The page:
How To

4 Steps to Cashing in on Spring Cleaning

Garage Stuff

Everyone knows that one man’s trash is another man’s treasure. Still, fewer know how to convert that trash into treasure.

For many, spring cleaning season offers more than just an opportunity to clear out the cobwebs and dust bunnies. The first signs of spring mean it’s time to clean out the junk collecting in the attic, garage or basement.

This year, don’t just organize all the stuff you aren’t using anyway — convert it into cash. Here’s how to cash in on your spring cleaning:

Online Resale Sites

The first place you should begin is with online resale or auction sites. Over a decade since its founding, eBay remains a top competitor among online resellers. Other popular online resale and auction sites include: Etsy (only for handmade and vintage items or supplies — see website for details), Craigslist, Ubid, and Amazon (yes, you can also resell on the online retail giant).

To get your things ready for resale:

  • Clean: Strange as it might sound, people do not want to buy things that are dirty. Clean items as best as you can and if you can’t get a stain off, simply take a picture of that stain next to a coin for context.
  • Measure: Whether it’s clothing or couches, people want to know how big things are before they buy them. Especially when it comes to old clothes, “16-1/2” doesn’t say much and “small” says even less. Instead, measure the clothes from armpit to armpit and neck to hem; Measure furniture in every dimension.
  • Photograph: Get good pictures. The better the picture, the better the price you can expect to fetch for your wares.

The old rock tees in your attic might be highly collectible, but if you can’t get them to the market willing to pay, they aren’t worth anything. If things don’t sell on your preferred online resale site, it’s time to try something more traditional.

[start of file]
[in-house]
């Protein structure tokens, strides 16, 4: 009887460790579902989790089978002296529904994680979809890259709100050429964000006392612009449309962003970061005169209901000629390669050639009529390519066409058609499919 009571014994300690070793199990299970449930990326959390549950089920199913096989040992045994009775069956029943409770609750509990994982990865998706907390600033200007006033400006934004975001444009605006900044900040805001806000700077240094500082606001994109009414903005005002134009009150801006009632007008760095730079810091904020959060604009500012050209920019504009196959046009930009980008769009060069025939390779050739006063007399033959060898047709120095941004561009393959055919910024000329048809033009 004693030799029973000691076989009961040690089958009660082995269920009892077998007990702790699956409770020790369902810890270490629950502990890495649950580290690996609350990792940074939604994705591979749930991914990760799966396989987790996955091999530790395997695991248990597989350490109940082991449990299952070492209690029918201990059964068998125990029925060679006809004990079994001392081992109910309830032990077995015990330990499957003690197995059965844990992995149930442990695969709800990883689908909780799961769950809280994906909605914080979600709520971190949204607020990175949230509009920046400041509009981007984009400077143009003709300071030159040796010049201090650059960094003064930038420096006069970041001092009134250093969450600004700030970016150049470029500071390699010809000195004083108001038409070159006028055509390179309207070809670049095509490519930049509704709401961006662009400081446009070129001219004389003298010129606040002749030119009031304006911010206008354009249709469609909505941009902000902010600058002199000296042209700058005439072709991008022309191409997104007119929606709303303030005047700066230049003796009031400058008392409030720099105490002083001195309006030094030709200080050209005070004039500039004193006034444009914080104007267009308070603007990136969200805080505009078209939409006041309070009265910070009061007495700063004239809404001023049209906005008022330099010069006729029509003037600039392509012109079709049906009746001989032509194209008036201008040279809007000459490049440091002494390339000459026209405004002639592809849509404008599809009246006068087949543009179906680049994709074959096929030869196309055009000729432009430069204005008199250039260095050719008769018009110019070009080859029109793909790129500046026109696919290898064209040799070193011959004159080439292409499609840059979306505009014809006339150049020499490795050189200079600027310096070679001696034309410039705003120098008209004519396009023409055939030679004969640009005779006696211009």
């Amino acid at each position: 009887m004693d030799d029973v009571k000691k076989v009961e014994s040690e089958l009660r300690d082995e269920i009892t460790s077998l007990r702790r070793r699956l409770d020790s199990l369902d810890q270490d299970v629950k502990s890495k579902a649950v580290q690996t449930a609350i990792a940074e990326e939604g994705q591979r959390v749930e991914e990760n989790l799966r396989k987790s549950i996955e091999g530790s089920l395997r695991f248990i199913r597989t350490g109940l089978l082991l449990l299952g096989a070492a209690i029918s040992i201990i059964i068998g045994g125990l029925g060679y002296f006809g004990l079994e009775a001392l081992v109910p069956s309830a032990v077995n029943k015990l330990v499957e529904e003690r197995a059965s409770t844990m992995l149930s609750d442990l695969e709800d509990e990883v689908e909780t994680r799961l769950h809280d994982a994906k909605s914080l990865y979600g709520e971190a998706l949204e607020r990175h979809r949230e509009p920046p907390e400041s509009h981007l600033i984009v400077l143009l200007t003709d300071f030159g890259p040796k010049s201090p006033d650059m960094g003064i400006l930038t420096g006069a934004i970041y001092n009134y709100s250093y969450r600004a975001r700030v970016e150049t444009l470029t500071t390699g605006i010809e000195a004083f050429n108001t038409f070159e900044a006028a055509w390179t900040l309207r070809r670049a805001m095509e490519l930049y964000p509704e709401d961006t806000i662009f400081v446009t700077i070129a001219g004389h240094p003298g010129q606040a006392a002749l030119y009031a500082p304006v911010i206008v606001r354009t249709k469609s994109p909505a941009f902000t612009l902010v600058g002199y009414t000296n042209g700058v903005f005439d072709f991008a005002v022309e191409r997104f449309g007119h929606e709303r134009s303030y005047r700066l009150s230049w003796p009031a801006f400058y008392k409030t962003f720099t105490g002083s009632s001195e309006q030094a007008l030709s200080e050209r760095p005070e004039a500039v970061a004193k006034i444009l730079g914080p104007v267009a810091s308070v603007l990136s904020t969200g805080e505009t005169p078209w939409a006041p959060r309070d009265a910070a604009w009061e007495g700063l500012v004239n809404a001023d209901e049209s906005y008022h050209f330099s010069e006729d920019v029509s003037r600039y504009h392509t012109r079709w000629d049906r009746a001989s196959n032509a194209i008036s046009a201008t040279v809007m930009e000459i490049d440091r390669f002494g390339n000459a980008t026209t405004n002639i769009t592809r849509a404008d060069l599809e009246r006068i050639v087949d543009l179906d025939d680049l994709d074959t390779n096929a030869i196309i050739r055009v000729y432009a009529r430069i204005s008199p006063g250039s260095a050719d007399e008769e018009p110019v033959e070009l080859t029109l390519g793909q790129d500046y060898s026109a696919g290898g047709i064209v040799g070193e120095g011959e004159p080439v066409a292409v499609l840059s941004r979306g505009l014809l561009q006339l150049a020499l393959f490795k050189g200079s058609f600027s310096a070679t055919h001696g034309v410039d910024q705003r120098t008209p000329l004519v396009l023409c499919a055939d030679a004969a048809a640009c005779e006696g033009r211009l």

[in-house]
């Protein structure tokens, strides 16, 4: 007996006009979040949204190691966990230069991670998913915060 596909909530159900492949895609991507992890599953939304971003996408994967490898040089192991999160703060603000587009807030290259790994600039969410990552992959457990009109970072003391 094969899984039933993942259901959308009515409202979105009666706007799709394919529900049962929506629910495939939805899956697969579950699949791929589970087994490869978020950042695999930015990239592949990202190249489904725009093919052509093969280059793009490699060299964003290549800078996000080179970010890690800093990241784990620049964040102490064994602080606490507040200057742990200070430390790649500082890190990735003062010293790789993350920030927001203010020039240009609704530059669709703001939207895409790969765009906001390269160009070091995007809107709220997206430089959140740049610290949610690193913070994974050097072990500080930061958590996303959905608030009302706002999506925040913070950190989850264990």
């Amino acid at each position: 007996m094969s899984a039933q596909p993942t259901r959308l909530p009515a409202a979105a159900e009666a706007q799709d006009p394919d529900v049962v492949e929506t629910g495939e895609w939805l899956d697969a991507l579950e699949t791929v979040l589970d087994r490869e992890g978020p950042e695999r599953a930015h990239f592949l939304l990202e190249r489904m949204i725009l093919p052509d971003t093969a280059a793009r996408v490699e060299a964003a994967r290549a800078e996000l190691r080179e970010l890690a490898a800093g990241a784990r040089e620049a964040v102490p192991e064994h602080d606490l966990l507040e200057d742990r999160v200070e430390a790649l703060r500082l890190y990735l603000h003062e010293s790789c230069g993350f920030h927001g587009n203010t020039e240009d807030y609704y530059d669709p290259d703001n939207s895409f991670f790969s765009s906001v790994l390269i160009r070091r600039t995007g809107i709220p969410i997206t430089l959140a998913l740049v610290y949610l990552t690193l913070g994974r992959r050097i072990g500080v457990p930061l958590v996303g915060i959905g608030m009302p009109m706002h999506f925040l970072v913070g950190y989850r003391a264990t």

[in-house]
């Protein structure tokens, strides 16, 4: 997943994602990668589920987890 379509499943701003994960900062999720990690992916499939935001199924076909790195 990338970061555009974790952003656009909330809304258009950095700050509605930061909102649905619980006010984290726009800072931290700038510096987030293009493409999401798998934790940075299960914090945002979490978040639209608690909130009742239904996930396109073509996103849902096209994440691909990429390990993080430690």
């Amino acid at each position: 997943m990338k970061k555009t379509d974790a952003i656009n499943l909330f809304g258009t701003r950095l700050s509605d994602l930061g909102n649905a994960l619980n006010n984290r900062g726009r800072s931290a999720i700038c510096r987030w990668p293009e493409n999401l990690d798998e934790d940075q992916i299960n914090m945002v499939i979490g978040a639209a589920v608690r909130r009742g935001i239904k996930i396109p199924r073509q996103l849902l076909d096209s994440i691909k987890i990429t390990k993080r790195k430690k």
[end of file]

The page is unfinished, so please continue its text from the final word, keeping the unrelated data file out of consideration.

Yard Sale

Take everything left from your online resale adventure and put a price tag on it. Don’t be afraid to price things higher than you think you might get for them. You can expect to be haggled down, but don’t expect a bidding war to break out in your driveway.

Other pointers? Make sure people know about your yard sale.

The old-fashioned flyer-on-a-telephone-pole method works just fine, but you need to update your strategy by putting your tag sale up on Craigslist as well. Make sure to list some of the bigger-ticket items in the ad with pictures to give people an incentive to come.

Once your tag sale is over you’ll likely have a big pile of stuff that still hasn’t sold. Now it’s time for the next step.

Consignment Shops

We’re almost done. In fact, the best part of the last two steps is that they’re basically all done at once.

Make a list of all the consignment shops in your town. Make the rounds with everything left in your car and see what they will buy. At this point you’re scraping the bottom of the barrel, so just take whatever they will give you.

Don’t be afraid to haggle a little bit, but if the buyer isn’t budging, take the money and run.

Note that store credit is always a better deal, but only if you plan to spend the money at that store. If you’ve got a car full of clothes and you need to buy new school clothes for the kids, don’t be shy about taking that store credit.

Otherwise, take the cash and consider yourself lucky for having gotten it. Now it’s off to the local thrift store.

Thrift Stores

Unlike a consignment shop, tag sale or eBay, you aren’t going to get any money from the thrift store. These are charity shops that make their money off of getting things for free and selling them for cheap.

So why, other than a warm, rosy glow would you give your stuff away for free? Get a receipt from the thrift store and you can write it off on your taxes. The IRS has a standard rate that things are worth, so make sure you consult that.

It might not make a huge dent in your overall tax liability, but it will take a small bite out and that’s better than nothing — which is precisely what the stuff in your attic is worth at the moment.

“4 Steps to Cashing in on Spring Cleaning” was written by Nicholas Pell.